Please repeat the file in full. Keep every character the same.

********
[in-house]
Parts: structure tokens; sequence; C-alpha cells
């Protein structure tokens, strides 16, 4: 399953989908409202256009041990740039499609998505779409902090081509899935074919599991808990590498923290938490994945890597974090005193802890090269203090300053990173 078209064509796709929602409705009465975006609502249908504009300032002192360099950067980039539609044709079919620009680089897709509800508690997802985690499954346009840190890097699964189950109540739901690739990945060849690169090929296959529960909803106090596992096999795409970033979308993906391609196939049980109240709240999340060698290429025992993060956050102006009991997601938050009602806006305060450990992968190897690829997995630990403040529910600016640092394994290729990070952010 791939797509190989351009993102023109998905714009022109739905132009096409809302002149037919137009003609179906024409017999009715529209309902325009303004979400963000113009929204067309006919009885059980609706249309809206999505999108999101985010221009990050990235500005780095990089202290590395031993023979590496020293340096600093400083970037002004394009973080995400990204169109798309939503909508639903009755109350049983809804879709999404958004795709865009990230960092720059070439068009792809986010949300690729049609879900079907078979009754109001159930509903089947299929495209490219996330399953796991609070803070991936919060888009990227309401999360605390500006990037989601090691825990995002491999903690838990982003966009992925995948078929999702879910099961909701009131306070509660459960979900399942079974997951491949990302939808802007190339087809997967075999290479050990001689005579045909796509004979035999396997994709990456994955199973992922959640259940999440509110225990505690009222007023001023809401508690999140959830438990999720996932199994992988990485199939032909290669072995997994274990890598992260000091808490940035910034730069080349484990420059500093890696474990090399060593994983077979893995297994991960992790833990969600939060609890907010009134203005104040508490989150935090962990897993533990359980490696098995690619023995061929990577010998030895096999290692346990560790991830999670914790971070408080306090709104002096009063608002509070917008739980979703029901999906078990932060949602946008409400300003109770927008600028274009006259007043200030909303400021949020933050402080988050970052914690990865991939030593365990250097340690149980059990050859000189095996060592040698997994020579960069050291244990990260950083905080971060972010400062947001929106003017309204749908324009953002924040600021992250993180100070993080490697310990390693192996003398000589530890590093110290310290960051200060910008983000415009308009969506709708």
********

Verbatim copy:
[in-house]
Parts: structure tokens; sequence; C-alpha cells
């Protein structure tokens, strides 16, 4: 399953989908409202256009041990740039499609998505779409902090081509899935074919599991808990590498923290938490994945890597974090005193802890090269203090300053990173 078209064509796709929602409705009465975006609502249908504009300032002192360099950067980039539609044709079919620009680089897709509800508690997802985690499954346009840190890097699964189950109540739901690739990945060849690169090929296959529960909803106090596992096999795409970033979308993906391609196939049980109240709240999340060698290429025992993060956050102006009991997601938050009602806006305060450990992968190897690829997995630990403040529910600016640092394994290729990070952010 791939797509190989351009993102023109998905714009022109739905132009096409809302002149037919137009003609179906024409017999009715529209309902325009303004979400963000113009929204067309006919009885059980609706249309809206999505999108999101985010221009990050990235500005780095990089202290590395031993023979590496020293340096600093400083970037002004394009973080995400990204169109798309939503909508639903009755109350049983809804879709999404958004795709865009990230960092720059070439068009792809986010949300690729049609879900079907078979009754109001159930509903089947299929495209490219996330399953796991609070803070991936919060888009990227309401999360605390500006990037989601090691825990995002491999903690838990982003966009992925995948078929999702879910099961909701009131306070509660459960979900399942079974997951491949990302939808802007190339087809997967075999290479050990001689005579045909796509004979035999396997994709990456994955199973992922959640259940999440509110225990505690009222007023001023809401508690999140959830438990999720996932199994992988990485199939032909290669072995997994274990890598992260000091808490940035910034730069080349484990420059500093890696474990090399060593994983077979893995297994991960992790833990969600939060609890907010009134203005104040508490989150935090962990897993533990359980490696098995690619023995061929990577010998030895096999290692346990560790991830999670914790971070408080306090709104002096009063608002509070917008739980979703029901999906078990932060949602946008409400300003109770927008600028274009006259007043200030909303400021949020933050402080988050970052914690990865991939030593365990250097340690149980059990050859000189095996060592040698997994020579960069050291244990990260950083905080971060972010400062947001929106003017309204749908324009953002924040600021992250993180100070993080490697310990390693192996003398000589530890590093110290310290960051200060910008983000415009308009969506709708």